James Oberg once said, not so open that your brains fall out.” – Carl Sagan
On Saturday Michael Shermer, founder of Skeptic magazine and author of numerous books including Why Darwin Matters, posted an “Open Letter to Bill Maher on Vaccinations”:
Bill, your comments about not wanting to “trust the government” to inject us with a potentially deadly virus, along with many comments you have made about “big pharma” being in cahoots with the AMA and the CDC to keep us sick in the name of corporate profits is, in every way that matters, indistinguishable from 9/11 conspiracy mongering. . . You excoriate the political right for not trusting the government with our health, and then in the next breath you inadvertently join their chorus when you denounce vaccinations, thereby adding fodder for their ideological cannons. Please remember that it’s the same people administrating both health care and vaccination programs.
Maher’s history of vaccine denialism is well documented (it’s also very hypocritical considering he’s laughed at Christians for refusing vaccines themselves). However, his most recent comments on Oct. 9th and again on the the 16th pushed his misguided views even further.
I can agree with Maher to a certain extent about his skepticism. Pharmaceutical companies with limited oversight, time pressures,and cost-benefit analyses to determine the amount they can expect to pay out in lawsuits versus how much they can make by cutting corners can (and have been documented to) result in unnecessary deaths. On other occasions there have been blatant abuses (like the Tuskegee syphilis experiment or the New York orphans suffering from HIV who were given experimental drugs) where state medical practitioners have engaged in unethical violations and gross medical malpractice. But to conflate these cases with a flu vaccine is just plain ignorant.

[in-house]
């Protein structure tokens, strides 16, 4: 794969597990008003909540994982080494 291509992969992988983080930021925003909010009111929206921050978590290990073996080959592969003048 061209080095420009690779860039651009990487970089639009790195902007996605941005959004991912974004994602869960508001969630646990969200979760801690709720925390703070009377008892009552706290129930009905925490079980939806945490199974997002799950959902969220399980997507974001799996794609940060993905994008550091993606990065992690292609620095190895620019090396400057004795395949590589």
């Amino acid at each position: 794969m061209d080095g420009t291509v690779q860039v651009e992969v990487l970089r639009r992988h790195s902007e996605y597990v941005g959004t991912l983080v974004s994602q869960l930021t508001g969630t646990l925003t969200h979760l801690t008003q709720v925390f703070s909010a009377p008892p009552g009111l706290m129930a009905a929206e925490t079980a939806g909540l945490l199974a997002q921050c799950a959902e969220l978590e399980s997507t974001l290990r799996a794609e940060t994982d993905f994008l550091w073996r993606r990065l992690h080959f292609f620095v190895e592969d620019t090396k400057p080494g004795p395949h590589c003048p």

Nevertheless, I think a more pressing issue than demanding Maher’s apology is trying to understand how such conspiracy theories get formed in the first place. These views have a basis in a history of medical abuse that is not often discussed. As Michael Shermer has pointed out himself in his book Why People Believe Weird Things, when government officials, scientists, or academics don’t acknowledge (and condemn) such abuses, it can give the impression that this information is being actively suppressed.
For example, in the early period of American medicine doctors would regularly perform experiments on their socially “less valuable” patients. As Susan Lederer writes in Subjected to Science: Human Experimentation in America Before the Second World War:
Before the discovery that monkeys could be infected with syphili and gonorrhea, the search for microbes of venereal disease prompted more than forty reports of experiments in which individuals were inoculated with the suspected germs of gonorrhea and syphilis. In 1895 New York pediatrician Henry Heiman . . . described the successful gonorrheal infection of a 4-year-old boy (“an idiot with chronic epilepsy”), a 16-year-old boy (an “idiot”) and a 26-year-old man in the final stages of tuberculosis.
Even after the atrocities of Dr. Mengele and the Nazi experimenters were exposed (and human experimentation was condemned as part of the Nuremburg Tribunal) patients continued to be subject to life threatening experiments without their consent. In Pulitzer Prize-winning journalist Eileen Welsome’s book, The Plutonium Files, it documents how human radiation experiments were performed between 1951 and 1962 by injecting various concentrations of plutonium into unknowing patients in the United States: